several or many.
  • Thus, pluripotent cells have the potential to
    give rise to any type of cell.

34
Pluripotent stem cells
  • These cells cannot re-create a complete organism
    but differentiate to a large number of mature
    tissue types, for example, brain and muscle.

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Multipotent stem cells
  • Multipotent stem cells are descendents of
    pluripotent stem cells and antecedents of
    specialized cells in particular tissues.
  • For example, hematopoietic stem cells, which are
    found primarily in the bone marrow, give rise to
    all of the cells found in the blood,including red
    blood cells, white blood cells, and platelets.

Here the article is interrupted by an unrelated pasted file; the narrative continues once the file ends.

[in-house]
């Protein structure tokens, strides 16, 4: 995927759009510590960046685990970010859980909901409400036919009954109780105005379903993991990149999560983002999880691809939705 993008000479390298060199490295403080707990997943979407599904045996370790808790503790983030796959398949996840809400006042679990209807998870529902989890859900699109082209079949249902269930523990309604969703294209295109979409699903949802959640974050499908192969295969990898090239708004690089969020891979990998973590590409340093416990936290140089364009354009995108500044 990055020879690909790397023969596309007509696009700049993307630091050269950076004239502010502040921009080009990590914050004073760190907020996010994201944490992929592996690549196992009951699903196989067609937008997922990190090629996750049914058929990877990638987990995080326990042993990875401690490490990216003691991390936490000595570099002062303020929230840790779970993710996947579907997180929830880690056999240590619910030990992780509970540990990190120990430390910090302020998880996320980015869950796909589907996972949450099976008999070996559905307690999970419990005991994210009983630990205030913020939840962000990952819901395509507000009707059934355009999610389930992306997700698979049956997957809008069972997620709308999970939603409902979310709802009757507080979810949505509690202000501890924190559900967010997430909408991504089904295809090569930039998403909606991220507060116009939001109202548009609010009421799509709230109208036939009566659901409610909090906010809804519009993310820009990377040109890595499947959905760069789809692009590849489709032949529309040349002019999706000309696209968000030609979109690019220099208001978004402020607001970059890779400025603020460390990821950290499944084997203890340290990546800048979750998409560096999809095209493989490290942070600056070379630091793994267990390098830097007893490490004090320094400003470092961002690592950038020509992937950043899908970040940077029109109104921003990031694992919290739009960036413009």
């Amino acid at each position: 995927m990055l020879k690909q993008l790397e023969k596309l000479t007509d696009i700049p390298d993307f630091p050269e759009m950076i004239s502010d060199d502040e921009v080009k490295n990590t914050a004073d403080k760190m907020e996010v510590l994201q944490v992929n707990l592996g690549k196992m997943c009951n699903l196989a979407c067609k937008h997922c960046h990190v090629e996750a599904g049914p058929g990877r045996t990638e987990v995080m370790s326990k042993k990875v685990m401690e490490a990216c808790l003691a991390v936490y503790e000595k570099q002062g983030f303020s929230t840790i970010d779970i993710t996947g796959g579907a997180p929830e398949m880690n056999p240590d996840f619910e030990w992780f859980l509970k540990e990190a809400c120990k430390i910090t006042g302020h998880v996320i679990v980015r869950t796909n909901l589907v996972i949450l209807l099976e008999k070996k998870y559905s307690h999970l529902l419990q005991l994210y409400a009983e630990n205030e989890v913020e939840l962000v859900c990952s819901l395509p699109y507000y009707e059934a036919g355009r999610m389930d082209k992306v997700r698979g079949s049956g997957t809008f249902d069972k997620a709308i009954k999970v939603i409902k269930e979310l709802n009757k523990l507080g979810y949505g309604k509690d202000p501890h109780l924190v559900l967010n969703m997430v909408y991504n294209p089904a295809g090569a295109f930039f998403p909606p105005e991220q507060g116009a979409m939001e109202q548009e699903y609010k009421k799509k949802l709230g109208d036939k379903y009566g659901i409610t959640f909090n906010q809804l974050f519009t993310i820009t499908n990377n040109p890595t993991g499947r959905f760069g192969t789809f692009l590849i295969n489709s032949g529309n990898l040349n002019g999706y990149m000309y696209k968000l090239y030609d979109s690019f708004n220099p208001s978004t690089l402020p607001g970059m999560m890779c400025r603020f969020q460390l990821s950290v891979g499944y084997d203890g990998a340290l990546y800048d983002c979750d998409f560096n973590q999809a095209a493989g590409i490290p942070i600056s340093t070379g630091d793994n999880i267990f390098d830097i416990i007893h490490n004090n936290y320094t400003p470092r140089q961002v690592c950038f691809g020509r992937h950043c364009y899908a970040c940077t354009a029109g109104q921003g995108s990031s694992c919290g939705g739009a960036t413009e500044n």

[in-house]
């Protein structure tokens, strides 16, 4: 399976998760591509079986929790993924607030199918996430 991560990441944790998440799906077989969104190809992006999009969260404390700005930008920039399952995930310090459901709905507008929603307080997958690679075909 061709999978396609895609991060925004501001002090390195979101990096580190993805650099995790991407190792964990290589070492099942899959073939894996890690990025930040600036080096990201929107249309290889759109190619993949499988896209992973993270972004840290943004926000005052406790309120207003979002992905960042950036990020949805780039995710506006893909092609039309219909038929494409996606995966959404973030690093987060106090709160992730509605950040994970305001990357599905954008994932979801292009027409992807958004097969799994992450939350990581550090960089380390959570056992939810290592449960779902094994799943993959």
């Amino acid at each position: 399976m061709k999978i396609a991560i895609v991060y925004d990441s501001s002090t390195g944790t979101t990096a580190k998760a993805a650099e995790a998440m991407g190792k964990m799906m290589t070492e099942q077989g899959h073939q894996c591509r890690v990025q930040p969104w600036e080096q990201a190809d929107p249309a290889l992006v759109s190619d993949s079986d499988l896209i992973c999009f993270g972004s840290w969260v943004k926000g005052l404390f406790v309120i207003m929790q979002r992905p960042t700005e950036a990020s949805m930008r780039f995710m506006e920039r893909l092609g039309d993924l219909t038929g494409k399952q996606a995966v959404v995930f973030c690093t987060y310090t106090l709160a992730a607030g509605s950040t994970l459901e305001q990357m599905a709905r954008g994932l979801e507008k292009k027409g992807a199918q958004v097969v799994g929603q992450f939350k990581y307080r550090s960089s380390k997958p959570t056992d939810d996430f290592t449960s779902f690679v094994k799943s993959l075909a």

37
Unipotent stem cell
  • Unipotent stem cell, a term that is usually
    applied to a cell in adult organisms, means that
    the cells in question are capable of
    differentiating along only one lineage.
  • "Uni" is derived from the Latin word unus, which
    means one.

38
Progenitor cells
  • Progenitor cells (or unipotent stem cells) can
    produce only one cell type.
  • For example, erythroid progenitor cells
    differentiate into only red blood cells.

39
Blood is made in the Bone Marrow-Blood Cell
Development
40
Terminally differentiated" cells
  • At the end of the long chain of cell divisions
    are "terminally differentiated" cells, such as a
    liver cell or lung cell, which are permanently
    committed to specific functions.

41
Adult stem cells (ASC)
42
Adult stem cells or somatic stem cells
  • Adult stem cells are undifferentiated cells.
  • They are found in small numbers in most adult
    tissues.
  • They can also be extracted from umbilical cord
    blood.
  • They are also called somatic stem cells,
  • They are multipotent in nature.
  • They give rise to a closely related family of
    cells within the tissue.